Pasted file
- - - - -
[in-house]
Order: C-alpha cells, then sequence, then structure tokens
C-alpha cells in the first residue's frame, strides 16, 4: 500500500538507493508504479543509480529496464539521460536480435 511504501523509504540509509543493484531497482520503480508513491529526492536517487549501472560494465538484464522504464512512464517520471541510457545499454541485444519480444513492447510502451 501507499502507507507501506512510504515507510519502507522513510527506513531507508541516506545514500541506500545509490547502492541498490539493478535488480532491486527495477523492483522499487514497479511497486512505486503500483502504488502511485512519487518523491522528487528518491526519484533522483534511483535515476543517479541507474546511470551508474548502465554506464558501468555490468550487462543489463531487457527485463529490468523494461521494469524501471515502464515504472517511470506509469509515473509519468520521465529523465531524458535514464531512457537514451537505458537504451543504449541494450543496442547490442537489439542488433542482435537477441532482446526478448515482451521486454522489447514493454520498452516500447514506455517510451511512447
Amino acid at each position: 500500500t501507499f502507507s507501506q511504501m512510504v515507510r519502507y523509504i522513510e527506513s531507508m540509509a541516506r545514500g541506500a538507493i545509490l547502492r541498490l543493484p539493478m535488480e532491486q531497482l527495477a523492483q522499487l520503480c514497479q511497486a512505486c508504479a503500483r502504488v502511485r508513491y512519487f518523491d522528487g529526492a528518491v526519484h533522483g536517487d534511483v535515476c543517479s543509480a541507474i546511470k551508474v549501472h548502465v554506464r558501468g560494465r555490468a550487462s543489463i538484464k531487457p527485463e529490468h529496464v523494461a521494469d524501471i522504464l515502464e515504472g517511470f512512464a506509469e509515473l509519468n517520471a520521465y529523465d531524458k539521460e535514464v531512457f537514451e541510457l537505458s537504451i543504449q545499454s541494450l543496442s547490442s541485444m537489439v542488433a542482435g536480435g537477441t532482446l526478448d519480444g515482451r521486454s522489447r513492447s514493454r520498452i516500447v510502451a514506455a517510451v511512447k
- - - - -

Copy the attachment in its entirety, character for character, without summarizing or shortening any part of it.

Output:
[in-house]
Order: C-alpha cells, then sequence, then structure tokens
C-alpha cells in the first residue's frame, strides 16, 4: 500500500538507493508504479543509480529496464539521460536480435 511504501523509504540509509543493484531497482520503480508513491529526492536517487549501472560494465538484464522504464512512464517520471541510457545499454541485444519480444513492447510502451 501507499502507507507501506512510504515507510519502507522513510527506513531507508541516506545514500541506500545509490547502492541498490539493478535488480532491486527495477523492483522499487514497479511497486512505486503500483502504488502511485512519487518523491522528487528518491526519484533522483534511483535515476543517479541507474546511470551508474548502465554506464558501468555490468550487462543489463531487457527485463529490468523494461521494469524501471515502464515504472517511470506509469509515473509519468520521465529523465531524458535514464531512457537514451537505458537504451543504449541494450543496442547490442537489439542488433542482435537477441532482446526478448515482451521486454522489447514493454520498452516500447514506455517510451511512447
Amino acid at each position: 500500500t501507499f502507507s507501506q511504501m512510504v515507510r519502507y523509504i522513510e527506513s531507508m540509509a541516506r545514500g541506500a538507493i545509490l547502492r541498490l543493484p539493478m535488480e532491486q531497482l527495477a523492483q522499487l520503480c514497479q511497486a512505486c508504479a503500483r502504488v502511485r508513491y512519487f518523491d522528487g529526492a528518491v526519484h533522483g536517487d534511483v535515476c543517479s543509480a541507474i546511470k551508474v549501472h548502465v554506464r558501468g560494465r555490468a550487462s543489463i538484464k531487457p527485463e529490468h529496464v523494461a521494469d524501471i522504464l515502464e515504472g517511470f512512464a506509469e509515473l509519468n517520471a520521465y529523465d531524458k539521460e535514464v531512457f537514451e541510457l537505458s537504451i543504449q545499454s541494450l543496442s547490442s541485444m537489439v542488433a542482435g536480435g537477441t532482446l526478448d519480444g515482451r521486454s522489447r513492447s514493454r520498452i516500447v510502451a514506455a517510451v511512447k